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Eight Must-Have Apps for Divvy Bike Users

By DNAinfo Staff on August 30, 2013 6:38am

 There are several smartphone apps that map the locations of Divvy Bikes stands and the number of bikes available.
There are several smartphone apps that map the locations of Divvy Bikes stands and the number of bikes available.
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DNAinfo files/Patty Wetli

CHICAGO — Using a Divvy bike? Of course there's an app for that.

Several in fact.

While there is no official app bearing the baby blue Divvy Bikes logo — at least not yet — there are a number that offer combinations of features for all cyclists.

Much like the CTA did with its bus and train data, the city opened up its bike-sharing data to programming geeks too.

"Our goal is to open up the data to anyone who has a use for it," said Elliot Greenberger, a Divvy spokesman. By making the data available to developers to use as they see fit, Greenberger said "We give our riders a variety of options based on their preferences."

Here are some of those apps:

CycleFinder: This is the official app created by one of the companies that brought bike sharing to Chicago, though it doesn't bear the "Divvy Bikes" logo in any app store. The app maps and lists each station based on how many bikes are available and how many empty docks there are. The app's timer helps cyclists keep tabs on when they have to return their bikes in order to avoid additional charges. Free for iOS and Android.

• Chicago Bike Guide: Developed by Steven Vance, a writer for transportation blog Streetsblog Chicago, this app integrates information about Divvy stands and bike availability with bike trail information. It even gives directions, links to a Chicago-based bicycle forum, and highlights points of interest, including do-it-yourself bike repair stations and burrito places. "Cyclists seem to like burritos more than non-cyclists," Vance said. "Because there's a lot of calories in them." $1.99 for iOS. (Vance says an Android version is in development.)

• Chicago Bike: Not to be confused with the other app, this one is as simple as it gets, mapping stations with information about the number of bikes and parking spots available. Free for iOS.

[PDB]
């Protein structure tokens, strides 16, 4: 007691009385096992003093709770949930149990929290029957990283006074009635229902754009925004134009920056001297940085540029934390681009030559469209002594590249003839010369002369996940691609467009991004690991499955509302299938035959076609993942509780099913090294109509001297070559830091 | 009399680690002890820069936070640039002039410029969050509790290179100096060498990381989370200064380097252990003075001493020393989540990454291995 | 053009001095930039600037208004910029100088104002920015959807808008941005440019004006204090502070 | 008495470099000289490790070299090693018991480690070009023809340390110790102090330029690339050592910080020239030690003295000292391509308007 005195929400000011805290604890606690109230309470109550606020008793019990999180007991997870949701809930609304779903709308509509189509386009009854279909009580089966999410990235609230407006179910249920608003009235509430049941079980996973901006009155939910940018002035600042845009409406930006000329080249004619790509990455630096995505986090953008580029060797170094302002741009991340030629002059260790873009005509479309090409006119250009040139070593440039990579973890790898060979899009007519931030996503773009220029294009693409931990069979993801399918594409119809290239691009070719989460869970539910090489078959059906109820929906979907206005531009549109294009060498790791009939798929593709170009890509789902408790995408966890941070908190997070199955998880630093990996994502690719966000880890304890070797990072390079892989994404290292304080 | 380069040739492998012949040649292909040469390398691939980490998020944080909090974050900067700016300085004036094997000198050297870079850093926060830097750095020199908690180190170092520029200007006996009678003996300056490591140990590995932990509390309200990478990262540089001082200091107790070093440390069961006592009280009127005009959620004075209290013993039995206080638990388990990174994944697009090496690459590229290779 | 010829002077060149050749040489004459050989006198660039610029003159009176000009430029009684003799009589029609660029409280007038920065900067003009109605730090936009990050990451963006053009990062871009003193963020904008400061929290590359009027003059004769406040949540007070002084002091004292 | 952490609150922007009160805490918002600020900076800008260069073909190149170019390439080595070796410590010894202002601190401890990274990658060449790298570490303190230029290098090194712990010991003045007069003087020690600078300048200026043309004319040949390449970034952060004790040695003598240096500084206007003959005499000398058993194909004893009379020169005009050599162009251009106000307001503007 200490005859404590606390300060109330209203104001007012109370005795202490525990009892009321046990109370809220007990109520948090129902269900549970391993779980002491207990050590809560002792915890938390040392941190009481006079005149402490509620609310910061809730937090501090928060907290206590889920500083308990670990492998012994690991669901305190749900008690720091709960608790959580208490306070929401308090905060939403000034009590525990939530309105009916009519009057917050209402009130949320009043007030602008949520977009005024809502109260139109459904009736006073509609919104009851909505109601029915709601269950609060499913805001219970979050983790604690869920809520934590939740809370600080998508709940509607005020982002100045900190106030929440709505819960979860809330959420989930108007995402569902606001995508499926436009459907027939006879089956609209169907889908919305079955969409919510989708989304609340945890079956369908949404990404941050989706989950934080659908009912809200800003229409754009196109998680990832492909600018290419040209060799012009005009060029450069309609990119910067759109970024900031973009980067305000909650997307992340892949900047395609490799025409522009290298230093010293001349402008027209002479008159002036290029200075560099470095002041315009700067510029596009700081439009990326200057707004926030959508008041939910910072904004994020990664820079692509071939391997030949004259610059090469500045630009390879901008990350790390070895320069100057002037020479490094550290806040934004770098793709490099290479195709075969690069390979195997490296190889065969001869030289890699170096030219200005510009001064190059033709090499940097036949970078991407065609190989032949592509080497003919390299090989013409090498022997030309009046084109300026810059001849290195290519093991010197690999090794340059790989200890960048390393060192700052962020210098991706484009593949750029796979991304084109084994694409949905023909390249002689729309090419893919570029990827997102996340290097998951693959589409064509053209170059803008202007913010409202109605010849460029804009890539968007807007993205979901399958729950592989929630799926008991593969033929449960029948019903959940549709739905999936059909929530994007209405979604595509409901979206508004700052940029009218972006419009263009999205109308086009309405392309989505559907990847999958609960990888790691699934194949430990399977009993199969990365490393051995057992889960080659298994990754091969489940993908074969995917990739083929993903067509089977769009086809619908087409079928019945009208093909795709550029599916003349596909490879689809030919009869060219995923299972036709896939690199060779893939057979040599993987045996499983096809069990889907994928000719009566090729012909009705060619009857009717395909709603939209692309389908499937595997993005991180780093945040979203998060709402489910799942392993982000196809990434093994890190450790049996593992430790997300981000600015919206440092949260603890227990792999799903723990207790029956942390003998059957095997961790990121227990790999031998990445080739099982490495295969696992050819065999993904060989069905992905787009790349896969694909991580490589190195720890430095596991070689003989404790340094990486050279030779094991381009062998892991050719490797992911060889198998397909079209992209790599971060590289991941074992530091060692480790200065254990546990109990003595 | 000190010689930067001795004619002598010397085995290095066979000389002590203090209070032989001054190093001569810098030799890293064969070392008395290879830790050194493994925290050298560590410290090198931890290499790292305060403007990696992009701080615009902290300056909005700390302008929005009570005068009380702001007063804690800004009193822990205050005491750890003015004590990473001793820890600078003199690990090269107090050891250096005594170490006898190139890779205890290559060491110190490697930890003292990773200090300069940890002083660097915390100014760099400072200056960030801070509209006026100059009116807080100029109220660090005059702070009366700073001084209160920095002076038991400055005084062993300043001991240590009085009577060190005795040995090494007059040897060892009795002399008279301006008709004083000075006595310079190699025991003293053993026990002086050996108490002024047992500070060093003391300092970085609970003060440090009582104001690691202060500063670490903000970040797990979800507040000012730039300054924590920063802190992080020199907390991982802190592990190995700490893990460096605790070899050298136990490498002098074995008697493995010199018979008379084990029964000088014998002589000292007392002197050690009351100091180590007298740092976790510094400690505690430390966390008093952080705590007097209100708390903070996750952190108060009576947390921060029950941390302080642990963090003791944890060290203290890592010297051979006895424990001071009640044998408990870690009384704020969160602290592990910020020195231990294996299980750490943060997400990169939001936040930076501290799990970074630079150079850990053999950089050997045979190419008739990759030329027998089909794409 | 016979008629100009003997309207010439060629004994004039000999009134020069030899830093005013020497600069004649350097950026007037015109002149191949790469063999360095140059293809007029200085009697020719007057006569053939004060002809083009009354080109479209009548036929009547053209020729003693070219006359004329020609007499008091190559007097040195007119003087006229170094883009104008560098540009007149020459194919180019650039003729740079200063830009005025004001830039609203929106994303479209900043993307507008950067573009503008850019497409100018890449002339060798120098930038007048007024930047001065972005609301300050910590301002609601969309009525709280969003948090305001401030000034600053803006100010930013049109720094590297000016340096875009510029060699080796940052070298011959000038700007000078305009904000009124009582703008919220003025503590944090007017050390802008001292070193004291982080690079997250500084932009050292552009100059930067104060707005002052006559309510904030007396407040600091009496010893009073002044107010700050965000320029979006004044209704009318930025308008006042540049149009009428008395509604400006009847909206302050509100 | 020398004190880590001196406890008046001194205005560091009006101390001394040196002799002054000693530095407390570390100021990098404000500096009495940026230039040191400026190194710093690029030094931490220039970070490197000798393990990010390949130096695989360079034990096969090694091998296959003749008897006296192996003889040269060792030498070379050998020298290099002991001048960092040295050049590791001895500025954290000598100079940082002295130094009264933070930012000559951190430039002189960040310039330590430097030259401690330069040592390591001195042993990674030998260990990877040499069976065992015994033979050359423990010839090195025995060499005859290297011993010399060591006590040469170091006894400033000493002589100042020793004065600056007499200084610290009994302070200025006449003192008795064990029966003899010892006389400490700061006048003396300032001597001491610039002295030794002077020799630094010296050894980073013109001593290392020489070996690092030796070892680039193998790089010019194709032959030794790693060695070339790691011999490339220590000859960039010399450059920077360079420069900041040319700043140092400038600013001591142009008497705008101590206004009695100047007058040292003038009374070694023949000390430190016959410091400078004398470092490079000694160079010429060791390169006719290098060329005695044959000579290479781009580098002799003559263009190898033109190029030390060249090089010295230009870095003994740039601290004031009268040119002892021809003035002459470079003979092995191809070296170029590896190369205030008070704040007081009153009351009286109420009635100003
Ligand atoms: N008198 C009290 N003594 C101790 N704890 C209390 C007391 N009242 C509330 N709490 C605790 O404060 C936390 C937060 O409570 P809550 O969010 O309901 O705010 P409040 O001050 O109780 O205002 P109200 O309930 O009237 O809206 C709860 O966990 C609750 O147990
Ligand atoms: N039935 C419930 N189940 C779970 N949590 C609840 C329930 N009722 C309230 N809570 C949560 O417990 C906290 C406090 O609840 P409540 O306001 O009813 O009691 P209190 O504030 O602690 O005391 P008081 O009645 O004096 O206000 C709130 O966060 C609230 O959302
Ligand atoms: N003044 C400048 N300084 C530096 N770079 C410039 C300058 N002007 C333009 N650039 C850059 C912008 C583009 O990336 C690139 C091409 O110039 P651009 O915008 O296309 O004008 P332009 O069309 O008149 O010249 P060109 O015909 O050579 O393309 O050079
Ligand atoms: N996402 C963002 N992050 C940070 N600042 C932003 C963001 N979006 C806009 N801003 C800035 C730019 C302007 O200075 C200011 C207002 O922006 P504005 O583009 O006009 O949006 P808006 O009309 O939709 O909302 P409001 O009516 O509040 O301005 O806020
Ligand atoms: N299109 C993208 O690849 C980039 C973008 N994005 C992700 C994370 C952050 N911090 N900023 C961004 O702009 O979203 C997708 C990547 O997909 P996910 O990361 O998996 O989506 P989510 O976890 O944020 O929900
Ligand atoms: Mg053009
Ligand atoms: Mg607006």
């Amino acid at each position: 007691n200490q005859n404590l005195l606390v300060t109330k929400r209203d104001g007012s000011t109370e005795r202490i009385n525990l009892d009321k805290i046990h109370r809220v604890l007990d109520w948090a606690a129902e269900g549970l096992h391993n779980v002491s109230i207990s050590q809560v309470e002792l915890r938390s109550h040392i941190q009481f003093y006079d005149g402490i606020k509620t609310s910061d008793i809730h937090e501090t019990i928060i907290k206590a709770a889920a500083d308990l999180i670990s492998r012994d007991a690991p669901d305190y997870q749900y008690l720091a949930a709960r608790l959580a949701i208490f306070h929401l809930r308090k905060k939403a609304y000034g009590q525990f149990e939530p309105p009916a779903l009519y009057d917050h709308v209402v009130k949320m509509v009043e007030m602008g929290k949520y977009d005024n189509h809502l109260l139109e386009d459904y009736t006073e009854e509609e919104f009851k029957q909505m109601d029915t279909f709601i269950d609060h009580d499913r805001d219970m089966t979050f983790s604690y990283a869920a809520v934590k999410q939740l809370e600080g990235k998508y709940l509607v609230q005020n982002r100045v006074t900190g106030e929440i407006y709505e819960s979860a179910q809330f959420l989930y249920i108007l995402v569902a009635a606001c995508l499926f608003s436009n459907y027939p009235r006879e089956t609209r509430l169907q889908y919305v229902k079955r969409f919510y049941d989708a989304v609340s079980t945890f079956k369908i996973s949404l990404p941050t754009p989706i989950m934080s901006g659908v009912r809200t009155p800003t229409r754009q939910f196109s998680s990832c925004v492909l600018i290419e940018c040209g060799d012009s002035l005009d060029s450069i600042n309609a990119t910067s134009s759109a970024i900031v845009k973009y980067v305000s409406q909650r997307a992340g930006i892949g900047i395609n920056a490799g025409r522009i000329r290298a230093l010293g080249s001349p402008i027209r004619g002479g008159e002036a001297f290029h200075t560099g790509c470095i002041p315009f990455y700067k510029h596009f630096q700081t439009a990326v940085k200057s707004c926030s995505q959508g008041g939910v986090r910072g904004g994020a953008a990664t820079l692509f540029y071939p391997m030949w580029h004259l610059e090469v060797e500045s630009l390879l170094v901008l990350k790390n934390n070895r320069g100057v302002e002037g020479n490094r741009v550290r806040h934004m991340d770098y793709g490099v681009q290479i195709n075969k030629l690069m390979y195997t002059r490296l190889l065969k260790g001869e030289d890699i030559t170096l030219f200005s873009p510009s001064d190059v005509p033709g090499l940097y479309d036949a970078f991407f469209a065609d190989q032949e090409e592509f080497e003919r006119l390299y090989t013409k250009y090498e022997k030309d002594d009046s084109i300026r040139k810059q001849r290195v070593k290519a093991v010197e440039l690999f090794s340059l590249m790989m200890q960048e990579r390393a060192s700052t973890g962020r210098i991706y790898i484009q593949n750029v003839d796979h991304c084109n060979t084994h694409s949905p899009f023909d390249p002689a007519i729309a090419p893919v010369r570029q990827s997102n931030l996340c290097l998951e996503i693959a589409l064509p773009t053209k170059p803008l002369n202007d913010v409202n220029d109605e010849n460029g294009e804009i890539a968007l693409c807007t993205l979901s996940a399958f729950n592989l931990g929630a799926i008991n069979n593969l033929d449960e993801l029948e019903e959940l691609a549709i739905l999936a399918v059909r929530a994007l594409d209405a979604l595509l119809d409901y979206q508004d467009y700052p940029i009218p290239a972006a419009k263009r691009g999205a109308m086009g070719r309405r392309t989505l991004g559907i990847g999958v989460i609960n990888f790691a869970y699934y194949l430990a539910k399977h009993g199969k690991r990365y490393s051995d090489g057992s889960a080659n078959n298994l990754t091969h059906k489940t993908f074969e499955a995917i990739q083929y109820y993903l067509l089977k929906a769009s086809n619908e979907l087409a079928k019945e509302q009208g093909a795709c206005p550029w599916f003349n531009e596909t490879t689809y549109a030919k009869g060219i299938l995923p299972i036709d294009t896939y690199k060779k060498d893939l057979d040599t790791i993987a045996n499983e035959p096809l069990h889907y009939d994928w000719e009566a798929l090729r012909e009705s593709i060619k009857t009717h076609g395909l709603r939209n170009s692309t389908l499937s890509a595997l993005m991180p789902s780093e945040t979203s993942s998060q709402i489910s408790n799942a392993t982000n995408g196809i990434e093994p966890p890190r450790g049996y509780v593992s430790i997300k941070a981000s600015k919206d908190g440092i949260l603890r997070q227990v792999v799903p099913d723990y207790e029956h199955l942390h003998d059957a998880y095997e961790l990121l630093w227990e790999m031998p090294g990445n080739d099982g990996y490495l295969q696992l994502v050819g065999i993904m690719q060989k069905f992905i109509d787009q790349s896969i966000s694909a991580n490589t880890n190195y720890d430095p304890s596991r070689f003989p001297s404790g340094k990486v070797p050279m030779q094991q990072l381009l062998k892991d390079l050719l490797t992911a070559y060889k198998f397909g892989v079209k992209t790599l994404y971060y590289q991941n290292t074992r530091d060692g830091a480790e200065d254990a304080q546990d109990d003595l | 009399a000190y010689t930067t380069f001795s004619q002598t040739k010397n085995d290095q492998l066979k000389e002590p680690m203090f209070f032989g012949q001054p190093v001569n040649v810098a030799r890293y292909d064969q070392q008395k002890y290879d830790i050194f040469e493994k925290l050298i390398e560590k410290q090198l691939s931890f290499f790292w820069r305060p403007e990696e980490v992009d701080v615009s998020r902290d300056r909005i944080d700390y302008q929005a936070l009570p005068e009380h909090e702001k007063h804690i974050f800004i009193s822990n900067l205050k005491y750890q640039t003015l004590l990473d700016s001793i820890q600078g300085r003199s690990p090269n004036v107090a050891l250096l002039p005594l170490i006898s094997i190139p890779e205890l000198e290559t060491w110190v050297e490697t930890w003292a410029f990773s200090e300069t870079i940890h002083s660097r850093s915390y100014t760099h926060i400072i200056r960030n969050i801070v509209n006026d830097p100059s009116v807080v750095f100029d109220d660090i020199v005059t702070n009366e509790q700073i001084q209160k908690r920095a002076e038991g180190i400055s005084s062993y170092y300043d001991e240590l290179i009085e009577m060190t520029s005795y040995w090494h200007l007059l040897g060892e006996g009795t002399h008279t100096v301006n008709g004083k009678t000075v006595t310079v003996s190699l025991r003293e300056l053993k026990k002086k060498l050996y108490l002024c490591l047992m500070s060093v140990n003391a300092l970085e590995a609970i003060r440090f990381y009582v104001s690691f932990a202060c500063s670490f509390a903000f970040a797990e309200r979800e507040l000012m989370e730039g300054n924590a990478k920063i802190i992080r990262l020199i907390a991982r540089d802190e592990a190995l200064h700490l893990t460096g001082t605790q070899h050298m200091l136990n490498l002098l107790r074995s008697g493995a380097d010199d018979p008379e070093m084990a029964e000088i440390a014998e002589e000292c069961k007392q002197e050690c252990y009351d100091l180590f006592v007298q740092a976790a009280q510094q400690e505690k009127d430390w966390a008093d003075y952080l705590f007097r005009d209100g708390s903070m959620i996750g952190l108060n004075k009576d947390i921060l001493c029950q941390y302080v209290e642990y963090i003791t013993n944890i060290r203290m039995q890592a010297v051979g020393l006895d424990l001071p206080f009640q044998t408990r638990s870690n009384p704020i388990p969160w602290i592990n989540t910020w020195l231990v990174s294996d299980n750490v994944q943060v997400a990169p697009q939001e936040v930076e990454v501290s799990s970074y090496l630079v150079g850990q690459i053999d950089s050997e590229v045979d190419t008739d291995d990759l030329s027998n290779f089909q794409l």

• Divvy Bike Locator: Developed by DePaul student Matt Kula, this app shows all Divvy stations and displays spots and bikes available. The app links with Google Maps to provide directions. Kula says he expects to add features to the app soon. Free for Android.

• Univelo Chicago — Divvy Bikes: Developed in France, the Chicago-specific version of the app offers a map highlighting available bikes and parking spots. If no bikes are parked at a given station, a user can tell the app to send an alert when a bike is parked there. It's 99 cents for iOS and Android.

• SpotCycle: This app covers dozens of bike-sharing programs throughout the world, including Divvy. It offers information on bike stations as well as bike trails, though this function seems to be disabled. This app has a timer. Free for iOSAndroid and BlackBerry.

• 312 Nabes: This app shows where all the stations are on a map that also highlights Chicago's neighborhoods. So that station you parked at on Damen and Melrose avenues? You now know it's in Roscoe Village. Free for iOS.

• Ride the City: This app maps three things important to cyclists: Divvy stations, bike paths and bike shops. $1.99 for ad-free version and free with ads for iOS and Android.

On top of those apps, there's also the website DivvyBrags, aimed at those who want to make their commutes competitive. Accessible from any device with Internet access, the site allows users to plug in their information and chart how many miles they've traveled using the blue bikes. In the two months since's Divvy's debut, the top rider has notched 340 miles of pedaling.